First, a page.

so nice to ride the highway roads because we're not rushed by 18
wheelers trying to improve that one $ by getting there faster, gamblers
in a hurry to the casino so they can lose a couple more $s, nor the
soccer mom forever in a hurry even when their on vacation. Face
it, people don't drive any more, they do low level flying.
Commercials on TV make mention of the pleasure of driving, but is there
true pleasure in driving when all car drivers are trying to do is get
from point A to point B? I'm forever happy to be on the highways
because we have the entire road to ourselves.
Once again the road twists and turn at Ragtown so we end up on the
correct side relative to the 40 freeway. We stop a bit to ponder
our route and to take a quick breather.
There were a lot of bikers. Groups of Harleys passed us on the 40
freeway while we were continuing our detour on Route 66. From
here out Route 66 is smooth as silk. There were occasional
patches of rough stuff but it's far and few in between. We see
cargo trains immediately to the north that would eventually be to the
south of us. We wind back and forth for a bit and then we make it
to Amboy. As we went through Amboy we passed the Roy's Motel and
Cafe. As I glide pass I was thinking, "Hey, wait a minute.
We should stop there. That's an interesting looking place."
Little did I know that this is a historical site. I stopped,
pulled over and talked to Minh. "Let's go check out that
place." We doubled back and pulled in.
Welcome to Roy's Motel & Cafe.
So here we are. At Amboy parked slightly under the awning of what
use to be a gas station/diner for Roy's Motel & Cafe. Kevin
was afraid of parking so close to the gas pump while attempting a smoke
break. I said to him, "What are you worried about? These
pumps have been decommissioned. They're all rusted." To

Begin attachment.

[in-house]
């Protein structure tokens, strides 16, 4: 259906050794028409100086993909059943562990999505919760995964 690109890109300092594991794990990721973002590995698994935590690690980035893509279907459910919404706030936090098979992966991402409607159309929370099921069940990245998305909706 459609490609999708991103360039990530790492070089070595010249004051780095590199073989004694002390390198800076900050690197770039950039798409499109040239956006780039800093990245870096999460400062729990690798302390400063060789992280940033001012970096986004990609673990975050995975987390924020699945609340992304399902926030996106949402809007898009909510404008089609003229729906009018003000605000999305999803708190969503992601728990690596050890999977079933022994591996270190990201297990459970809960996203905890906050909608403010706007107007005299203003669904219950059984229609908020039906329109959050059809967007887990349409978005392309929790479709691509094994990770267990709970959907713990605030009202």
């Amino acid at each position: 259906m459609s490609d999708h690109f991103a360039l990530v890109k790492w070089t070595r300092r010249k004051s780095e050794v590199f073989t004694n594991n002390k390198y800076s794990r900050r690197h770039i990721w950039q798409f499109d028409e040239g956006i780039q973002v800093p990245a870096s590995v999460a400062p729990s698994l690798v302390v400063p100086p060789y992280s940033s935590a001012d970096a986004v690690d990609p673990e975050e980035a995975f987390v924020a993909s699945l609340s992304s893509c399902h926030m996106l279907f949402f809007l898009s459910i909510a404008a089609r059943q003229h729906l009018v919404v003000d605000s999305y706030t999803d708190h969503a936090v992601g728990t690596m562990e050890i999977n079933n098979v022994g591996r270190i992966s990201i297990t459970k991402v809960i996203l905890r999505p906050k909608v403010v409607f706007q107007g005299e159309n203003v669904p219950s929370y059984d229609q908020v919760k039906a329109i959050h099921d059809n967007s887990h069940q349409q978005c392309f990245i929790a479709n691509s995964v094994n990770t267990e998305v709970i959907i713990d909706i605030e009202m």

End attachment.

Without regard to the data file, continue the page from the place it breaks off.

which Minh chimed in, "They cut the hoses to the hand pump." With
that, Kevin struck a match and no further mention was needed.
The fellow that tends the place was out and about so a "Be back in a
few" sign, or something like that, was being shown in the window.
In the meanwhile Kevin and Minh were laughing it about the motel rooms
because of their memories of the movie "Vacancy". I haven't seen
the movie so I have no idea what they're talking about. It turns
out the movie is about strange motel grounds keepers that walked around
with machetes slaughtering people in their motel rooms. The part
that really got them going was the fact the guy running around Roy's
Motel & Cafe, in his little golf cart, was dressed very much the
same as the people depicted in the movie. Again, I didn't see the
movie so I had no real comments, but at least they're having fun with
the entire situation.
Ultimately the door opens and we go in to see what the diner looks
like. It's been well restored. It almost looks like they
can serve meals again. Anyway, the only thing we can buy in there
are some souvenirs, hats and/or T-shirts. Kevin and I each bought
We were all outside getting ready to depart when several SUVs pulled up
next to the gas pump and several kids jumped out. They look to be
Marines from Twentynine Palms, their hair cut gave them away.
They were searching for gas. I think they're going to have a hard
time getting any gas here. Funny thing is one of them grabbed the
pump handle and noticed there were no hose attached. Can't they
see by looking at the state of the pumps that it's all rusted?.
Anyway, one of them ran in to ask about fueling up. He quickly
came back out as the grounds keeper told him there is no gas
here. Back into their cars and off they go. I was standing
there scratching my head wondering, "Can't they see these pumps are
non-functional?" Not too long after, we're back on the road.
There is a big difference between this section of Route 66 as opposed
to the previous section. There is a lot more traffic. I'm
not sure where everybody is coming from and going to but I keep on
having to wave cars to pass us because we're slow going. "What;s
the hurry people? Try some sight seeing. It does the heart
We continued on Route 66 as long as we can take it until it hits the 40
freeway once again. Reluctantly we get on the freeway to finish
off this section of the trip. We're about 50 miles out from
Laughlin so it's not going to be too bad of a ride. By about
6:30pm, we pull into the Harrah's Laughlin hotel/casino, secured the
bikes, and checked in with the hotel. All in all this section of
the trip proved to be interesting because we got off of the
freeway. If we had stayed on the freeway, we wouldn't have met
some of the interesting folks out there, and wouldn't have experienced
life that little bit more. It was a smart decision to take Route
66 so we'll do more of that when the opportunity appears again.
Day 2 - Is it Yosemite or is it Sedona?
Day 3 - Should we pray to the wind god?
Day 4 - Firestorms at home
Written on: October 23, 2007
Last modified: October 26, 2007